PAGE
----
Read this next: Furiously Happy

furiously happy jenny lawson on what's inside that nut?

Furiously Happy is hilariously good.

lets pretend this never happened jenny lawson on whats inside that nutJenny Lawson’s second book is one of my top reads of the year, and we’re only a third of the way through the calendar. You don’t need to read Let’s pretend this never happened to enjoy this one. It’s not so much a continuation of her life story as it is a “what’s Jenny up to now?”

 

And here’s what she’s up to: cat rodeos and trips to Australia and taxidermied bears and more arguments with Victor and voodoo vaginas. (Oh my god the chapter on voodoo vaginas…)

Here’s a quick checklist to answer any questions you might have, before you start reading:

checkmarkIs it as good as Let’s pretend this never happened? Yes.

checkmarkWill it make you laugh out loud? Yes

checkmarkWill it make you cry with laughter as you’re laughing out loud? Yes.

checkmarkWill it make it difficult to read on public transit or in coffee shops because of said crying and laughing? Yes.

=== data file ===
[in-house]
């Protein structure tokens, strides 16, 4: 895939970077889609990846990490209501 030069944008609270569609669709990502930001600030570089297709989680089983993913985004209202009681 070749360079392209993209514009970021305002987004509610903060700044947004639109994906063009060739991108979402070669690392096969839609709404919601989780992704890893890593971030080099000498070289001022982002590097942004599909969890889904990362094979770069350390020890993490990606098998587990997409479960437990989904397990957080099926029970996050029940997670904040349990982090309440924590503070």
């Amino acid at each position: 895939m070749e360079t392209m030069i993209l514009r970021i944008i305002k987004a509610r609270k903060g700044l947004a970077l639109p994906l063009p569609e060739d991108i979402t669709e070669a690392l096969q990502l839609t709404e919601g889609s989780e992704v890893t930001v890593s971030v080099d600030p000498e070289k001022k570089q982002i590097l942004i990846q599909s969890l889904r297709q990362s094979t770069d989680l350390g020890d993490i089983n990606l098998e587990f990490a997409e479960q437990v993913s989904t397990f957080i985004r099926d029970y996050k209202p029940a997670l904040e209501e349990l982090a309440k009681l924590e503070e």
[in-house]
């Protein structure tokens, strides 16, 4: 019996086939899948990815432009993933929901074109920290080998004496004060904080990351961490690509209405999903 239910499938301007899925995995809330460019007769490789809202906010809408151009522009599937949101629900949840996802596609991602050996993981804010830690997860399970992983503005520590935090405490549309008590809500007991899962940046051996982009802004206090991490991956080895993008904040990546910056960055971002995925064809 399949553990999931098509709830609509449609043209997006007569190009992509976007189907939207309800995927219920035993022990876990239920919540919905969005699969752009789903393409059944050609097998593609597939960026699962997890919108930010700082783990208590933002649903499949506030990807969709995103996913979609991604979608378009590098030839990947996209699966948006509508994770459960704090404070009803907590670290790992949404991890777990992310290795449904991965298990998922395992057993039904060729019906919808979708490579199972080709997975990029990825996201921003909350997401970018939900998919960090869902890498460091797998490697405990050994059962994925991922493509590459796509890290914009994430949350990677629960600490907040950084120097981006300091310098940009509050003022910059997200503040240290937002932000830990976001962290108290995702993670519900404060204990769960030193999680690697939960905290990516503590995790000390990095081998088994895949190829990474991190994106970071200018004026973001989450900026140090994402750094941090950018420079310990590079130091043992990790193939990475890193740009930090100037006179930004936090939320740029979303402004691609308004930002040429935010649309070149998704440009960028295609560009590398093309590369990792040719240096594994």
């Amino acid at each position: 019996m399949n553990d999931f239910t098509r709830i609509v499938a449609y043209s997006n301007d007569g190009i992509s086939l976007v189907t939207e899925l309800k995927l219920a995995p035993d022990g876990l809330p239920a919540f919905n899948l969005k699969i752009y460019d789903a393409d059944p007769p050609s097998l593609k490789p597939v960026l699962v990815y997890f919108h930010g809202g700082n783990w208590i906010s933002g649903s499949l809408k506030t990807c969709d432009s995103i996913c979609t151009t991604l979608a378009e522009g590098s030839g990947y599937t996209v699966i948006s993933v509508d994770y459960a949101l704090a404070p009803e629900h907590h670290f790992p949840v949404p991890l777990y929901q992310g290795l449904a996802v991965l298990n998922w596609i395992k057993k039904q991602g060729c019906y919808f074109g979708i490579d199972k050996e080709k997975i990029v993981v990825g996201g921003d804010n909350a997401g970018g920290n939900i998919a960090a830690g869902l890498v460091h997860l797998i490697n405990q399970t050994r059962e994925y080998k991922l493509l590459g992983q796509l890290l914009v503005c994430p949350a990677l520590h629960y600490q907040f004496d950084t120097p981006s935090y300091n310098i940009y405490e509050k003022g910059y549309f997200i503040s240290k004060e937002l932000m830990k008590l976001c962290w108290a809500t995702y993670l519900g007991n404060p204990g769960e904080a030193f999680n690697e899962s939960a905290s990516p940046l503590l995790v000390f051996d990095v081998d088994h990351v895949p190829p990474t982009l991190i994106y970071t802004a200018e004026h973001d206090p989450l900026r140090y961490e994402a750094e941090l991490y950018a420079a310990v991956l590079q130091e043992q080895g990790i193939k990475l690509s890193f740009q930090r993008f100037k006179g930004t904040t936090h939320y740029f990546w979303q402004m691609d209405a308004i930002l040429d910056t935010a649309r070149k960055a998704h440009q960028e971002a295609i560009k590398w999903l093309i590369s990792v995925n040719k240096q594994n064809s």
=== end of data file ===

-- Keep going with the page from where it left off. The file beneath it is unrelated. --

checkmarkWill it make people look at you strangely when they ask what the book is about and you tell them, as you swallow your hysterics and wipe the tears from your face, that it’s about a woman suffering from anxiety and depression? Yes.

Because it’s not all voodoo vaginas and cat rodeos. Lawson is still honest and raw about her mental illness (and there are a couple of pretty raw essays in the book), but she’s working with a new coping mechanism, and it’s called being “furiously happy.”

The comments on Lawson’s blog (The Bloggess) are proof that writing about her illness is helping thousands of other people suffering from depression and anxiety, and her clear, honest account of what she’s going through helps to illuminate the dark corners of mental illness for those who aren’t suffering themselves but who may know someone who is.

This book is about getting through the dark times by being furiously happy in spite of whatever may be getting you down, but it’s also a book of zany adventures and hilarious observations about dermatology, airports, gall bladder surgery and dead cats.

Read it for Lawson’s sense of humour and turn of phrase, her raunchy language and brilliant non sequiturs. Just don’t read it on the bus on your way to a job interview wearing non-waterproof mascara.

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